A key sharding security assumption is that validators perform “windback”. That is, before proposing a collation header to the VMC the corresponding validator first checks the availability and validity of the immediate
n predecessors (e.g.
n = 25). This windback parameter is a local policy for each validator and there is the risk that “lazy” validators using too low a windback parameter weaken overall security.
In this post we suggest a natural way to enshrine a global windback parameter in the VMC, increasing the incentives for validators to make their local windback parameter at least as large as the global windback parameter. (For a much more high-tech approach to enforcing windback see this post.)
addHeader method to return
False (and revert) on a collation header
h if the corresponding validator has previously called
addHeader on a header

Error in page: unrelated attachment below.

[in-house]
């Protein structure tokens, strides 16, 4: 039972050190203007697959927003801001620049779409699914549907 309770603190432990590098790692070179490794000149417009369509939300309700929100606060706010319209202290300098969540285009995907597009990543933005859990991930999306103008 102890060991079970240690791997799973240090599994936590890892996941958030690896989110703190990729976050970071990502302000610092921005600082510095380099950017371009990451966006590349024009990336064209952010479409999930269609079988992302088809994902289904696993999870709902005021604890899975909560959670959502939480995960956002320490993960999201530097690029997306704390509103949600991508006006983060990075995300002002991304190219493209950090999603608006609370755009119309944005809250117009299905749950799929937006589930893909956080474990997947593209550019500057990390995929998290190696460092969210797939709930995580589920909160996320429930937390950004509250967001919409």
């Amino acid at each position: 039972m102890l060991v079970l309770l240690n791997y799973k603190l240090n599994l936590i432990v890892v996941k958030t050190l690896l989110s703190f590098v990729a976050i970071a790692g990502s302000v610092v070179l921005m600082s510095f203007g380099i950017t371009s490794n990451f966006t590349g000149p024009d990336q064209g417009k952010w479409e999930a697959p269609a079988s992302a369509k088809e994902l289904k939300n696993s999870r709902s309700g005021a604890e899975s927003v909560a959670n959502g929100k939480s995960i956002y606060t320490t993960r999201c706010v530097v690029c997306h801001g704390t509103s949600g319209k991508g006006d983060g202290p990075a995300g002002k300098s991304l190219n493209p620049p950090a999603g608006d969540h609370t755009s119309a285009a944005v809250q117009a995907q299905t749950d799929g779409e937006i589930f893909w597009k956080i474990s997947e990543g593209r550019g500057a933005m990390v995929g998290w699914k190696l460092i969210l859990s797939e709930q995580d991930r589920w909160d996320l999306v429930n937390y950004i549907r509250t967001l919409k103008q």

hconflict, i.e. are on different forks
- The parent of
h'is one of the immediate
GLOBAL_WINDBACK rule, calling
- Making a claim about the availability and validity of immediate predecessors
- Accepting that future
addHeadercalls be consistent with that claim
Put differently, adding a collation header inconsistent with one of your previously added collations for reasons other than availability and validity is considered adversarial and prevented by the VMC.
Notice that this rule holds large validators to a stricter standard than small validators, as larger validators propose collation headers more frequently and are more likely to “get caught in their own net”. This feels like a good decentralising counterbalance against the economies of scale validator pooling may provide.